Hello and welcome to my personal home page.

I am Professor and holder of the David HaCohen and Hillel Dan Academic Chair, Endowed by Yekutiel Federman. I am currently the Dean of the Faculty of Civil and Environmental Engineering at the Technion.

My research interests include route choice modeling, large-scale equilibrium models, and innovative transport systems.

I have extensive experience in transportation master plans, economic evaluations, and traffic and transit assignments.

I have particular interest in the following topics:

  • Route choice set generation methods
  • Network equilibrium formulations and algorithms
  • Data mining applications in transportation

My main research achievement is the development of route choice models that can be implemented in traffic assignment models, in particular stochastic user equilibrium models. The route choice model is a complex problem, which involves both understanding of choice generation methods and discrete choice modeling.

Another line of research is the development of path-based algorithms for the solution of the stochastic user equilibrium problem. I am particularly interested in methods that are suitable to solve large-scale network problems.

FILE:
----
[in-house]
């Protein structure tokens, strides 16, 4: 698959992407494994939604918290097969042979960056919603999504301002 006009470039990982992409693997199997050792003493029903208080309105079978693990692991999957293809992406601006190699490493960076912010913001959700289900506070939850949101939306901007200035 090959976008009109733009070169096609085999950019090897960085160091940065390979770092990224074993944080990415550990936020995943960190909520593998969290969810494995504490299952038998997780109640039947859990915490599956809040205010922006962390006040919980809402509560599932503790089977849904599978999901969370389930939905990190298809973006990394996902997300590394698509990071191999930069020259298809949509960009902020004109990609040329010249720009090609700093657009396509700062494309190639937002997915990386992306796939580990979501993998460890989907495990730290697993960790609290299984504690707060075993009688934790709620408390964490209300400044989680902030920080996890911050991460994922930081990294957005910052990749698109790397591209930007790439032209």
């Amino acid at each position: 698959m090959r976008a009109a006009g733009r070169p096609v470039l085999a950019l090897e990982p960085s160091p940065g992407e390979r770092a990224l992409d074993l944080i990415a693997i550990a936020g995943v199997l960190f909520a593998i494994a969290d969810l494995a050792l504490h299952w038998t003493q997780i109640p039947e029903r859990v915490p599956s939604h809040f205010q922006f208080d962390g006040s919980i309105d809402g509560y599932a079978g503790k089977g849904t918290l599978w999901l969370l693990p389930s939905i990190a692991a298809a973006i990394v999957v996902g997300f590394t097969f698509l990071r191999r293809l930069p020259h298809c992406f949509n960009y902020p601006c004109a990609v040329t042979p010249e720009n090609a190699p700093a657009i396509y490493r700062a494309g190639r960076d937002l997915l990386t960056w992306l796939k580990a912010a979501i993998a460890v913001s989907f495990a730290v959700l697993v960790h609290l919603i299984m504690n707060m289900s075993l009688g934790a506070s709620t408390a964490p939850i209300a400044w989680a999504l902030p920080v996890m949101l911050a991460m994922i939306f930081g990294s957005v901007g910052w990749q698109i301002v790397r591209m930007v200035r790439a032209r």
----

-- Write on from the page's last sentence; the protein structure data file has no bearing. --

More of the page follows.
Most of my current research is related to solve large-scale optimization problems, such as optimal allocation of transportation projects. I have worked in the past few years in several research projects related to road safety. In these projects my contribution is related to development of data mining methods and implementation of Intelligent Transport Systems (ITS) technologies in road safety. I was one of the first researchers that investigated the application of cellular phones for transportation applications.

Future Research

The advance of autonomous systems in transportation poses a challenge for both researchers and practitioners. This is because of additional of transport modes such as car (or ride) sharing, and the possibility to plan the overall transport system in a more efficient and sustainable way.

Examples of such challenges are the formulation of new equilibrium models, which will take into account that a certain share of vehicles will be autonomous. To date, the existing models can account for a simple traffic mix. In the case of autonomous driving, it would be possible to “detour” cars, or even stall some of them, in order to improve the overall traffic and passenger flows.

Another example is related to better planning and operations of public transport services. The possibility of communication between vehicles and infrastructure can be explored by providing priority to public transport when it is needed, and not static as is in existing systems.

An important topic related to ITS is the development of models and methods to address emergency, evacuation and rescue situations.